The birds and the bees
I don’t remember asking my mother about the birds and the bees when I was a little girl. What I remember is how she would show me her long vertical scar on her belly and tell me how she was in labour with me for three long days before my father could produce the hospital money and then she had me by Ceasarian Section. She would tell me how she couldn’t wear a two-piece bathing suit because of her ugly scar. So years later, when I was on the operating table about to deliver my first baby, I asked the doctor to please make it a bikini cut. “Of course,” he said, with a smile on his face. I didn’t know that was how it was already being done at that time. As if that was the worst of my worries.
But kidding aside, it’s not easy to talk to your parents about sex. It’s awkward, for both the parents and the children. I was reading Ann’s post about her 12-year old daughter who approached and asked her about sex. At first she didn’t know what to tell her, but after consulting with her husband, she did tell her daughter what she wanted to know.
None of my children have approached me with that question yet. Well, except that conversation with my youngest son which you will read later on in this post.
I think my 16 year-old son have already learned about this in school. At the beginning of every school year, my children’s schools ask parents to sign this consent form authorizing teachers to teach sensitive materials to students, such as drugs, alcohol and sex. Like Ann, I think it is best for children to learn about these things at home. But if they’re not going to learn these three things at home, I think the school is the second best source, not their friends or some kids from the street. It’s easy for me to talk about drugs and alcohol to my kids but I still feel awkward talking to them about sex. But if that time comes when they ask me, I would definitely sit down and talk to them about it.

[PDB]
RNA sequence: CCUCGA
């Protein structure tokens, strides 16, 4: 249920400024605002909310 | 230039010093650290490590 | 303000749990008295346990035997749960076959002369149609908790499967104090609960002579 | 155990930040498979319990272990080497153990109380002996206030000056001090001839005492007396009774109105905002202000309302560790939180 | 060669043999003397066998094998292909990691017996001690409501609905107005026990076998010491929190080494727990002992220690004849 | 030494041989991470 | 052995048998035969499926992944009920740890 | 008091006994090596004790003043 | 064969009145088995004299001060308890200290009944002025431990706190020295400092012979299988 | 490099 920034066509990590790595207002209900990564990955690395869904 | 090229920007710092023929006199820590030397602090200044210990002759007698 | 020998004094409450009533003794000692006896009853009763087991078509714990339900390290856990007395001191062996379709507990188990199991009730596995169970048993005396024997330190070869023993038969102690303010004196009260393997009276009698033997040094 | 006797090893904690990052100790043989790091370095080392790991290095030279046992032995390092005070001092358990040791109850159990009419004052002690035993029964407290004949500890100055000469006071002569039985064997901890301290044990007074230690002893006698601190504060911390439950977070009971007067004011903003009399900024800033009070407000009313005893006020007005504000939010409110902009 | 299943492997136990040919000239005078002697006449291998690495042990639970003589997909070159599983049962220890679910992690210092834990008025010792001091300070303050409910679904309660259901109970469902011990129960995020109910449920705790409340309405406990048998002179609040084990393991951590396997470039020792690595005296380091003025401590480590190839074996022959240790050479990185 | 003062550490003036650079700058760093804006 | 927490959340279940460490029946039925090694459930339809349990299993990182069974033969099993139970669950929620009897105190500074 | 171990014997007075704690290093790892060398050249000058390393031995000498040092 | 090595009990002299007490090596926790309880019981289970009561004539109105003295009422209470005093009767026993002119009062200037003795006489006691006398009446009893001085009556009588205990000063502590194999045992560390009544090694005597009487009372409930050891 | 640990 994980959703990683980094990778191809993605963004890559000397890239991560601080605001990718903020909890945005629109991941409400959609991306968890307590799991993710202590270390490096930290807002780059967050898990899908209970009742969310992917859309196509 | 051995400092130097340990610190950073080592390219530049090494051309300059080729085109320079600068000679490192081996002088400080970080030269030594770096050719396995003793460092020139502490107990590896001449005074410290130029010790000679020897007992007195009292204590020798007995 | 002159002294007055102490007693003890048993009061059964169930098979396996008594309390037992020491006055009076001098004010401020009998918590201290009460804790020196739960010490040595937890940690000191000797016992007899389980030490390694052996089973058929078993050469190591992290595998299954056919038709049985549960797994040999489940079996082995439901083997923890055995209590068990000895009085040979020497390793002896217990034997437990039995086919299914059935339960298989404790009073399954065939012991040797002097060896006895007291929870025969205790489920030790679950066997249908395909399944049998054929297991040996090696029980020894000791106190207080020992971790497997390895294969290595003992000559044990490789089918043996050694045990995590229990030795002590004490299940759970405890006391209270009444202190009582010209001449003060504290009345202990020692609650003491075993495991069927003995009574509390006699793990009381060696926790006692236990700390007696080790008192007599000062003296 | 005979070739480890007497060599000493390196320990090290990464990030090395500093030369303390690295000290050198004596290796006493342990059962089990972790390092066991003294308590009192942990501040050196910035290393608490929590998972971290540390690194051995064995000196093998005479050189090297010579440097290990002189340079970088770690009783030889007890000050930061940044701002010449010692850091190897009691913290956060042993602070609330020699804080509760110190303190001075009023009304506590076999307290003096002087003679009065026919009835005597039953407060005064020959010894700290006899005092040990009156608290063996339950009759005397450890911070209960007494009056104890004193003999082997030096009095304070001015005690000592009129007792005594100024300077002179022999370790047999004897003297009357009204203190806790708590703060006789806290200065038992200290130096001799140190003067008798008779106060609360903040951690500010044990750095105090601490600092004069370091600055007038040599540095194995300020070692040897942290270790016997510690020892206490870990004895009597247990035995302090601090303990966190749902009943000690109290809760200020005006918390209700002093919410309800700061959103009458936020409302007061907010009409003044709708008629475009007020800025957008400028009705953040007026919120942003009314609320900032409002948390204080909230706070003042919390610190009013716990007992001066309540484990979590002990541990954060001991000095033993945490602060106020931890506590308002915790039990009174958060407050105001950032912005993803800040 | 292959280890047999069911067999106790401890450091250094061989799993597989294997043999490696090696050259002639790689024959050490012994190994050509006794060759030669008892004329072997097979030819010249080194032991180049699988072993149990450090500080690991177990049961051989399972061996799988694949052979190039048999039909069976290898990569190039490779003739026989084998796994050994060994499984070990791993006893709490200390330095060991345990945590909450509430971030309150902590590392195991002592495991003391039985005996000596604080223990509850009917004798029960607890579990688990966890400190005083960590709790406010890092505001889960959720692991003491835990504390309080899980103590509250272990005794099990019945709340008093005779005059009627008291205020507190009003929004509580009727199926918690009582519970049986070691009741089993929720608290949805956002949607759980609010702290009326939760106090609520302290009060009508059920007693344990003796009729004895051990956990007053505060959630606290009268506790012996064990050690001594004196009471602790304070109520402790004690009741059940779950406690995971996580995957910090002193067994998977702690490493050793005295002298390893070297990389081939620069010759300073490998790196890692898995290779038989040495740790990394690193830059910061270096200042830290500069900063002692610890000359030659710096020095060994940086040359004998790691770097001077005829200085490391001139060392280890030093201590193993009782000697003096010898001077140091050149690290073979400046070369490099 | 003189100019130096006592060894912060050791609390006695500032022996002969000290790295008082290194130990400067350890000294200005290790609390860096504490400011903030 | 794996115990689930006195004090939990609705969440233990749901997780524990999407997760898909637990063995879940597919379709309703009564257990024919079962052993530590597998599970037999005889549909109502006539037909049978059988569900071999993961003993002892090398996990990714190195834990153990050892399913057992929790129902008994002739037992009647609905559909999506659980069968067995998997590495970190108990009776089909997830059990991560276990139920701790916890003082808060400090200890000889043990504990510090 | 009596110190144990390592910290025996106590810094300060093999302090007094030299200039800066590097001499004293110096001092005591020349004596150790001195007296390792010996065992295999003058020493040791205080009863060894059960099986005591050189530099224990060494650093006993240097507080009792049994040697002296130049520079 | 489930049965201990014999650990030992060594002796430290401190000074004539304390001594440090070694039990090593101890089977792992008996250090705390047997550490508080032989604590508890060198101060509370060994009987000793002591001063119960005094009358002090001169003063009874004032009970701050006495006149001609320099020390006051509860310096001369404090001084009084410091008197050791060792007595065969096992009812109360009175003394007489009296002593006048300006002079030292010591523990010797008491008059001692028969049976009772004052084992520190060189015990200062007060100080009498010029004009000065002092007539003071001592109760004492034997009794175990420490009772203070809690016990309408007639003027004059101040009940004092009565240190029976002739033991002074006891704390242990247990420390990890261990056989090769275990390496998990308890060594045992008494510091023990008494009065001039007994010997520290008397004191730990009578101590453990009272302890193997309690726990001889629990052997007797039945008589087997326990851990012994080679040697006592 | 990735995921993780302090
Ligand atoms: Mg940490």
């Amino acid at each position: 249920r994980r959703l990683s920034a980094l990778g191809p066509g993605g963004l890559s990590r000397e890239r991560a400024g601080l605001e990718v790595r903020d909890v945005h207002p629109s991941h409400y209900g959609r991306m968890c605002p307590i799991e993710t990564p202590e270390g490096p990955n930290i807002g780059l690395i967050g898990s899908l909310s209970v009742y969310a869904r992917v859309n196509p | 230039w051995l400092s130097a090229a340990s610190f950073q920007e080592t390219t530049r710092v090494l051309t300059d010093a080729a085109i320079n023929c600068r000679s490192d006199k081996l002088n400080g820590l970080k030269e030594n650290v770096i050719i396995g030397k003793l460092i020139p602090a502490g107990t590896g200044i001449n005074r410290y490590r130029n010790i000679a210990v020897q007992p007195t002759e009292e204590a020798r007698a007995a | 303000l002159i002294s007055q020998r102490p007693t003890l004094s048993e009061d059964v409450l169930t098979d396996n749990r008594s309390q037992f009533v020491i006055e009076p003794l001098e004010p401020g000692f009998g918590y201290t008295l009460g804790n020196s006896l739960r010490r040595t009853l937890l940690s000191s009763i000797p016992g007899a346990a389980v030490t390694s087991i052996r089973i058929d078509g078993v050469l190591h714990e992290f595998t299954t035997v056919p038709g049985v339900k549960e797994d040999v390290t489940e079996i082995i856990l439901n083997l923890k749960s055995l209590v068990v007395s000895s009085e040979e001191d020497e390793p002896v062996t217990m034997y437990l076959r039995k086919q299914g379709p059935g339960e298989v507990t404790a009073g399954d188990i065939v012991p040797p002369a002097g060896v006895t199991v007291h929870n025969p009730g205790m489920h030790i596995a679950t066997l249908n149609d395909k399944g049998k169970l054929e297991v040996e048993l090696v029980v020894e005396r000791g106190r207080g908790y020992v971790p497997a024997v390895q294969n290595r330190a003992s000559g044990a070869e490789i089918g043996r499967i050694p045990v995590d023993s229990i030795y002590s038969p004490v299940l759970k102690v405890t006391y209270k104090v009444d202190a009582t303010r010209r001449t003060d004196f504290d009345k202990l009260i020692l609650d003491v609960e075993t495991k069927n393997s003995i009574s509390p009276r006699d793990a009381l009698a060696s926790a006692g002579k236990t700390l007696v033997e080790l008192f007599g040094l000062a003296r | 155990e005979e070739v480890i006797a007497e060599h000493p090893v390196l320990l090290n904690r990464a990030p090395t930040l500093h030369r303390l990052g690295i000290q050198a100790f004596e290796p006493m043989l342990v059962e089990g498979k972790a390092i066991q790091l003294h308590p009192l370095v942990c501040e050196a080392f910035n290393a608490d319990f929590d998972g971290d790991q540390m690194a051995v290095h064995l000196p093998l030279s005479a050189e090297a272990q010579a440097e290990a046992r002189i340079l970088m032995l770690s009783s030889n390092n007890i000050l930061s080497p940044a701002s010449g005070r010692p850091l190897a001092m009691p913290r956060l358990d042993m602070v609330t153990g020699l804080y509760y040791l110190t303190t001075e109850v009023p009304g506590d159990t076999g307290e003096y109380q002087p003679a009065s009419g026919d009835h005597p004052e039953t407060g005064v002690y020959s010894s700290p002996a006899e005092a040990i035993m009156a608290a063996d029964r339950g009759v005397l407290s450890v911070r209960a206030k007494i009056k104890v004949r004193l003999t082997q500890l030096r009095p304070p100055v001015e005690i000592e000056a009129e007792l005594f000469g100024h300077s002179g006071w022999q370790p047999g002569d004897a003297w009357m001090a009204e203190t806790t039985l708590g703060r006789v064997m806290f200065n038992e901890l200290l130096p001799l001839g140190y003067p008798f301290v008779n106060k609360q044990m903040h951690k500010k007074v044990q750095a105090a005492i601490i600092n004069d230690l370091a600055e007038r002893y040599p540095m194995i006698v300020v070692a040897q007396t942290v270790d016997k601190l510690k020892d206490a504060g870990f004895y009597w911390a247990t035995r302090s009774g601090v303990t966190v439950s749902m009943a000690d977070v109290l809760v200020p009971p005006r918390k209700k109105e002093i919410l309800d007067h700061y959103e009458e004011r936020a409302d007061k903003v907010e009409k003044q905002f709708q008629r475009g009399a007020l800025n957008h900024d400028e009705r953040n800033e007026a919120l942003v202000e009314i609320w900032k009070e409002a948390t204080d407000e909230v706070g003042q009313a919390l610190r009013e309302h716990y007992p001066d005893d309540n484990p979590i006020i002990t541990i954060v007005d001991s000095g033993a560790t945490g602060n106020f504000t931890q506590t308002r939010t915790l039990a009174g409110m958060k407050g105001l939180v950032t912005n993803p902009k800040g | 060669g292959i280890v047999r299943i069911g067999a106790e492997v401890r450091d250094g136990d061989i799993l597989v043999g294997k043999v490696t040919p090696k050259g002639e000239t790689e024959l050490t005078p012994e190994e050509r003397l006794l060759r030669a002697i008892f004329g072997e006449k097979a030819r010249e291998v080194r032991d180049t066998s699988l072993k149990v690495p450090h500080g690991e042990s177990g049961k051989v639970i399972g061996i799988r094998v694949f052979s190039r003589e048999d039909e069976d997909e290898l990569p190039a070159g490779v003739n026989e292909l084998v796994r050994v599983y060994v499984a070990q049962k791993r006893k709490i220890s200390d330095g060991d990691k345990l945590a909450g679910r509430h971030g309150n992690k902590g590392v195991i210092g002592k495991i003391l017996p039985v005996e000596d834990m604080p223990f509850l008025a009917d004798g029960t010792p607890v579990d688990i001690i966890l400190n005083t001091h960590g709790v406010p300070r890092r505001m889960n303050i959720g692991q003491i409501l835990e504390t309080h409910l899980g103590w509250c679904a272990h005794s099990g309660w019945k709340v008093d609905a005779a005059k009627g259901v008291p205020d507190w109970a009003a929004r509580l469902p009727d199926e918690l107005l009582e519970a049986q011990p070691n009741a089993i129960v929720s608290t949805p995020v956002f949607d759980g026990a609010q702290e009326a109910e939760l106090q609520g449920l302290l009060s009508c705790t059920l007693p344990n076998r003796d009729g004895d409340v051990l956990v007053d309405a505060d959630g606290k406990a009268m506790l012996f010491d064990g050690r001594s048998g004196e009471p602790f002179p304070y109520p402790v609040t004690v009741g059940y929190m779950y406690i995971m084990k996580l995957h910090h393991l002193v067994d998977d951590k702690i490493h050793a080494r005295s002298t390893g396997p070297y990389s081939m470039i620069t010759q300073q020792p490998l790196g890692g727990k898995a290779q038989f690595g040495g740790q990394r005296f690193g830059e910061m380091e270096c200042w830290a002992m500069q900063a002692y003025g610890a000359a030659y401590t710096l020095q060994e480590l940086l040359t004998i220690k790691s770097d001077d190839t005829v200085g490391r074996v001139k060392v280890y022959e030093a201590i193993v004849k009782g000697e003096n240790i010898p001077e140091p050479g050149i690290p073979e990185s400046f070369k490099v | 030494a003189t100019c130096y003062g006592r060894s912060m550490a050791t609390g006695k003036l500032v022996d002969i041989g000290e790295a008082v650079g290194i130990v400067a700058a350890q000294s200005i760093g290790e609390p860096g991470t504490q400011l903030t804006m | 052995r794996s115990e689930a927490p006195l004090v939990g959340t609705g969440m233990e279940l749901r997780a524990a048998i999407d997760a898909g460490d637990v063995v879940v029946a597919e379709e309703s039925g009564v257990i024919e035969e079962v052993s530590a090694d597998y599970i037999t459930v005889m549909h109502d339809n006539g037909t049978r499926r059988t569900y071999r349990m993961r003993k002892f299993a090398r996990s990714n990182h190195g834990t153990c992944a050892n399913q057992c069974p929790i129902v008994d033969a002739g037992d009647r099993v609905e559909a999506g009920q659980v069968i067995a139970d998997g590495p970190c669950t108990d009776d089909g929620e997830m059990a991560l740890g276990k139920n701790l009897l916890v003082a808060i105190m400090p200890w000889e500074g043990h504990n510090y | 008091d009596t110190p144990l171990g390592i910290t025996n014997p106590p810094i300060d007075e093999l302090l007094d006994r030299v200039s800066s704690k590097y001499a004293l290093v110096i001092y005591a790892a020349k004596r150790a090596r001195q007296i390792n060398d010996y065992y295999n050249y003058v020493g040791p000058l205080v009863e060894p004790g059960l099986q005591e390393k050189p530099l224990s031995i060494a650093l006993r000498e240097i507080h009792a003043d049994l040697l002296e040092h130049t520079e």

I have learned about sex, not from my parents, but from school. I was in grade six when I was first taught about the reproductive system. There were two grade six classes in my school and both classes were divided – boys and girls. Mrs. Jambi, our science teacher, took all the girls from both classes and showed us these huge pictures of the female and male reproductive organs. She drew the pictures on manila paper herself, beautifully and anatomically correct, may I add. Of course there were giggles in the room as probably most of the girls haven’t seen the male reproductive organ (in picture or a real one) before. So we learned how a female menstruates. It was very important as we were at that age when a girl gets her period. And I guess it was also important to the boys when they were taught in the next class, because they were also at that stage when they were experiencing these body changes and they were starting to notice the girls. We also learned how the male transfers his sperm cells to a female, how one of those unites with a female egg and how she gets pregnant.